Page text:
In 2021, the European Union announced that it would be reviewing its 2001-era legislation governing genetically modified (GM) organisms, so as to properly account for the recent development of “gene-edited” crops, which are produced using what’s known as New Genomic Techniques. To laypeople, the distinction between the various technology types may seem obscure. But from a scientific point of view, the difference is significant.
Genetically modified organisms—also known as transgenic organisms, or GMOs—have been around since the 1990s. Many well-known GMOs have been developed by combining DNA from different types of organisms, a process that has aroused fears of “frankenfoods” (a pejorative term coined three decades ago by Boston College professor Paul Lewis, who wrote, “If they want to sell us Frankenfood, perhaps it's time to gather the villagers, light some torches and head to the castle”).
By contrast, New Genomic Techniques (NGTs) allow scientists to manipulate specific regions of a genome directly—so as to reduce the need for pesticides, resist disease, boost yields, or enhance resilience in the face of climate change—without importing genetic material from outside sources. CRISPR-Cas9 (typically rendered simply as CRISPR), the leading technology in this area, is analogized to a pair of genetic scissors that scientists can use to surgically remove, add, or reorder genetic material on a molecular level.
This is not just some superficial branding change that corporations have slapped onto legacy GMO technology. NGTs represent an enormous technological leap, as evidenced by the fact that the two scientists who developed CRISPR in the 2010s received the 2020 Nobel Prize in Chemistry for their work.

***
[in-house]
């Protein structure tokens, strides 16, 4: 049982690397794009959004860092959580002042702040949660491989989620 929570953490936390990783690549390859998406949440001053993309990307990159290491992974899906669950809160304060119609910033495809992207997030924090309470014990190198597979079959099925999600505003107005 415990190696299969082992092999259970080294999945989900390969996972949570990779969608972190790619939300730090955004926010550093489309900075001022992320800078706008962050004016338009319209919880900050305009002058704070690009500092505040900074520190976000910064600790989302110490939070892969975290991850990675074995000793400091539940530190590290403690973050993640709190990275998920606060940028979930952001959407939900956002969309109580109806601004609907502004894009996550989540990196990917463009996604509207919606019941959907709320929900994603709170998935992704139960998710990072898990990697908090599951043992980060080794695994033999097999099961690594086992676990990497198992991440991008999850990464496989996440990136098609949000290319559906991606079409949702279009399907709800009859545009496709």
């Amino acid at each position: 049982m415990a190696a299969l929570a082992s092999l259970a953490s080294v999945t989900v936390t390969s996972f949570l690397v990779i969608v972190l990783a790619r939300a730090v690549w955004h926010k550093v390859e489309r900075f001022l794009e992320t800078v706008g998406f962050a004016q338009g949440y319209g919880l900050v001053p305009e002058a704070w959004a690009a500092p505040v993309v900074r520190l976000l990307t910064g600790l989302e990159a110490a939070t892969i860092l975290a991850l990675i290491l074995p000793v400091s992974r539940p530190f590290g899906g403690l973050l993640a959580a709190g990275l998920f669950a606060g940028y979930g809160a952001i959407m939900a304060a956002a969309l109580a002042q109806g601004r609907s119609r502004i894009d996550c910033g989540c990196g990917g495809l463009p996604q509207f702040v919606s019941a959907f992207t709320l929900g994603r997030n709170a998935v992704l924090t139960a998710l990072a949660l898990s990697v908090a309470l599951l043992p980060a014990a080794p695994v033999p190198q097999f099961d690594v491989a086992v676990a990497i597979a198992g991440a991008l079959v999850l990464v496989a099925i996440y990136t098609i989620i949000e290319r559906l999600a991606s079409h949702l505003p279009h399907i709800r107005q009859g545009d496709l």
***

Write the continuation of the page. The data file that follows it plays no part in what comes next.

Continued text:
Two years following the EU’s 2021 announcement, the European Commission (the EU’s executive branch) is now proposing to loosen its restrictive GM rules in cases where gene-edited crops have been subject to no more than 20 specific gene modifications. A leaked draft of the proposed legislation suggests that under the new rules, EU countries would no longer be able to ban the cultivation of NGT crops. The decision is based on an extensive study that found, as an EU Vice-President put it, “there is sufficient evidence and scientific basis to initiate a targeted policy action on plants derived from certain new genomic techniques”—i.e., NGTs.
Such plants would be treated, for regulatory purposes, in the same way as plants bred by traditional methods. This means they would not be subject to the extensive risk-assessment protocols applied to GMOs, nor to labeling requirements that serve to identify foods as genetically modified.
If implemented, this welcome proposal would open the door to many new products. It would also help bring Europe’s regulatory policy into the 21st century. As GM crops have become widely adopted in many parts of the world, a scientific consensus has emerged to the effect that these plants are as safe to eat as any other food. Yet public distrust and intense lobbying by activist groups has largely stymied the adoption of GM foods in Europe, where only a handful of genetically modified products have been authorized (mainly for animal feed). Moreover, Europe’s overly cautious approach has, in turn, encouraged the adoption of similarly restrictive policies in developing countries.